where have all the dinosaurs gone?

wooden dinosaur in white backgroud
Photo by cottonbro on Pexels.com

Where did all the dinosaurs, the ancient mummies,

The shuttles off to space, where did they go?

They traipsed around our dusty classrooms,

Flying from the school room roof in flurries of

The brightest flames, impossible to ignore.

And then, when we graduate, leaving far behind

Those childish fancies that we couldn’t get enough,

They faded with the blackboard dust, existence wiped

Like a meteor that flattened worlds

Occupied by little boys and girls.

This is a bit of a continuation of yesterday’s writing in that I want to talk about our childhood fancies. I mentioned that I’m a little bit fascinated by space, even though I’ve never studied it outside of primary school.

I think that most people had one of those things that they loved learning about when they were ten, but now they feel a bit nerdy knowing that they still have an interest in it. Other subjects I can think of are the dinosaurs, the Romans, the Egyptians; the list could go on and on.

My sadness comes from the fact that we almost have to cover up our love for these things unless we have a job in the field. Why can’t we just have a fun love for something and enjoy the childish passion for something, just for the sake of it?

I want to meet people who are proper grown ups and still have dinosaur posters on the wall. I want to meet someone who holds their head high and revels in their childhood passions. That kind of confidence is something we need more of in this world where we all need to pretend to be cool.

Much Love

Rachel xx

5 thoughts on “where have all the dinosaurs gone?

  1. Margot Kinberg

    You’re right, Rachel, about those childhood loves. Whether it’s stars, dinosaurs, snakes, or something else, most kids have a passion like that. And it is hard to see that go away. In fact, it’s that passion that ignites our desire to learn. And yet, we stop talking about it, etc., when we get older. It would, indeed, be great if we had the confidence to keep talking about the things we love, whether or not they’re ‘cool.’ The coolest people are authentic about what they love, anyway…

  2. clcouch123

    Hmm, you got me thinking. When a child, I spent a great deal of time in the natural history museum where I got to like dinosaurs and ancient Egypt. There was no space exhibit, but I used to get to the planetarium, too. I still have these interests, though I’m not sure how widely I share them. As an adult, I’ve gone fossil-hunting, which is cool, and I’ve taken others. I guess anyone who likes or respects me should accept these interests of mine, too. Thanks for grist for the mill.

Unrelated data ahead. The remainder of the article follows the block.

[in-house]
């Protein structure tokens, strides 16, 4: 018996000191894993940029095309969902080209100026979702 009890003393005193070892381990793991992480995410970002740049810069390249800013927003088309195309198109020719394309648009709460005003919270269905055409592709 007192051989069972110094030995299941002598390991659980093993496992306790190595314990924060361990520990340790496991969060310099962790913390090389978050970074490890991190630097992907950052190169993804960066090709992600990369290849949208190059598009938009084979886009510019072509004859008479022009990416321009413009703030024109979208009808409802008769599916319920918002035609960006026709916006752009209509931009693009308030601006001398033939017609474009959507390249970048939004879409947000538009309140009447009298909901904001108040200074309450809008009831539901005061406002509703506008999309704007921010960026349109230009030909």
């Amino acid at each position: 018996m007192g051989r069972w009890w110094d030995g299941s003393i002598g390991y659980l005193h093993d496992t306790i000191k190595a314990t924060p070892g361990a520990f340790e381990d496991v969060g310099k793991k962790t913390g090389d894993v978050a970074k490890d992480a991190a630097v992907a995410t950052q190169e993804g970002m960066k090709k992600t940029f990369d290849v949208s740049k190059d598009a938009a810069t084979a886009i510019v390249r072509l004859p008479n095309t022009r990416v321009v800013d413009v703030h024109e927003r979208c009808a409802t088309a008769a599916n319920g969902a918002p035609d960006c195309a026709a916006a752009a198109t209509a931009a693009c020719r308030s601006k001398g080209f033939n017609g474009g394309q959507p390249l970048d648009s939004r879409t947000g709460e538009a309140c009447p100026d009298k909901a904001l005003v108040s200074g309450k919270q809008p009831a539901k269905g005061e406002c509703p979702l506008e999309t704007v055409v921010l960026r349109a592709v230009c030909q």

3. K.L. Hale

    What a beautiful post. I love this. I still fancy my childhood things. I loved history and still collect artifacts that speak to me. I have my two favorite stuffed animals. I’m as passionate now about the things I loved. Along the way of life many feel they have to check off the adult list of things to be “adult”. I’m only 51, but the freedom that comes from enjoying new and old fancies should keep us dreaming and being childlike in areas~Definitely my faith is as a child. My dream to go to Egypt came to fruition when I was 31. I had dreamt of pyramids and Egyptian history. I love museums and I love sharing all these interests with like minded adults! Being in a school helps in keeping these interests alive and well. Keep enjoying all you can!

  4. dolphinwrite

    I would strongly suggest, while learning about dinosaurs, enjoy, but along the way, start asking questions, which will help delve into curiosity, research, and your own theories. As a kid, I asked questions like: 1) How could they know the color or behavior of these creatures, 2) There’s no way carbon dating can be accurate as no one is with the rocks to observe over millions of years, so how do they understand something needing a lot more research, and 3) How did the dinosaurs stop being on the planet when alligators and turtles from that time are here… and so forth. I recently read about “soft tissue,” which was found on some dinosaur bones, which shouldn’t be there, which opens up more questions. Always ask the questions. The questions, with honesty, leads to better questions.

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